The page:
Sunday, February 21, 2010

The Exorcism of Emily Rose

I. Introduction

I first ran across The Exorcism of Emily Rose in a movie review in World Magazine. Unlike the two Exorcist films I recently reviewed, The Exorcism of Emily Rose is roughly based on a “true story”–the exorcism of Anneliese Michel.

Of course what, exactly, is true about the true story is a matter of interpretation. And that’s part of what makes this interesting.

Not only is the film based on the case of Anneliese Michel, but the source material for the script seems to be drawn primarily from The Exorcism of Anneliese Michel (Resource Publications 2005) by Felicitas Goodman. For instance, one of the characters (Dr. Sadira Adani) is clearly modeled on Felicitas Goodman. And other details are clearly cribbed from the book.

If that’s correct, then we have three layers to consider: the historical case itself, the documentary record of the case in Goodman’s monograph, including her ethnographic interpretation, and the cinematic adaptation of Goodman’s monograph–among other things. So this post is part book review, part film review.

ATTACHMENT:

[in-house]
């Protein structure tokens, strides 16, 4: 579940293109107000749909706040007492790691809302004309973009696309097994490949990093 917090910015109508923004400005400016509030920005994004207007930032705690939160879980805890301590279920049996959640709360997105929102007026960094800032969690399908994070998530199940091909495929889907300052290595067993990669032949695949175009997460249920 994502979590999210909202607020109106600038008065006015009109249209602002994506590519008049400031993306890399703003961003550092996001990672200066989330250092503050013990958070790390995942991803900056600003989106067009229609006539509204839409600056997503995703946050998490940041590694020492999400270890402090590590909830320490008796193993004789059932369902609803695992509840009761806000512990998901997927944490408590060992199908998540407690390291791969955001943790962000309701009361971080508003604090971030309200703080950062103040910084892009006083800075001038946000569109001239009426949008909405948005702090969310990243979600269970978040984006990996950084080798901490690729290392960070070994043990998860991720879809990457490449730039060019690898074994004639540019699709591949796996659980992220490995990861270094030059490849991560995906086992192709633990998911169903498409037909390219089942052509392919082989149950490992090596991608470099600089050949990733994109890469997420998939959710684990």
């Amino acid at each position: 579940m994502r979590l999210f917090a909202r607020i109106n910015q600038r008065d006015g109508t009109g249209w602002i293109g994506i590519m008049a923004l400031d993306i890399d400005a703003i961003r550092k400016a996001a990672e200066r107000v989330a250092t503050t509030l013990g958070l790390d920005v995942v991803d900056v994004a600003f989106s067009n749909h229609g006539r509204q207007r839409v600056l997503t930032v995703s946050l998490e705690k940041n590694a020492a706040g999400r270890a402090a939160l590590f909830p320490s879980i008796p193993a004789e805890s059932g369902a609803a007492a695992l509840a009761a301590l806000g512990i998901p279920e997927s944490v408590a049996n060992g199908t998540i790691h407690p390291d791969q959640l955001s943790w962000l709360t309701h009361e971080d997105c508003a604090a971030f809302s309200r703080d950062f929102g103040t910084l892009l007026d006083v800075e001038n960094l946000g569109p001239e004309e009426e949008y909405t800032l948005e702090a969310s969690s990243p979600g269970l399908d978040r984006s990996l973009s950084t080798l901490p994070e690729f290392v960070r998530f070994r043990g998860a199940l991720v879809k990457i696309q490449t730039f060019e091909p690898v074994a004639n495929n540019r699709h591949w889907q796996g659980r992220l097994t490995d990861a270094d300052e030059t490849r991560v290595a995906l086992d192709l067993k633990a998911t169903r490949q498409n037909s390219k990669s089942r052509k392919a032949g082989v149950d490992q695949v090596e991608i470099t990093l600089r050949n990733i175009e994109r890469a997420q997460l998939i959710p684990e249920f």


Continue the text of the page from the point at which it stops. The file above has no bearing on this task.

II. The Exorcism of Anneliese Michel

i) Because of her access to so many primary sources materials, Goodman’s monograph remains an indispensable resource. However, there are also a number of problems with her monograph:

ii) To properly interpret the phenomenon, it’s essential to know who said what when.

a) Sometimes Goodman will attribute a statement to a particular speaker, but at other times we’re left in the dark regarding the source.

b) Sometimes she’ll make a summary statement, but leave out crucial details which are necessary to evaluate the statement.

c) Some of her material is drawn from Michel’s letters and diaries. But while Michel’s own statements supply important, firsthand evidence, that doesn’t settle the correct interpretation. For if Michel was mentally ill, then her perceptions and self-perceptions are often delusive. So while they reveal her state of mind, they don’t reveal the extent to which her perceptions square with reality.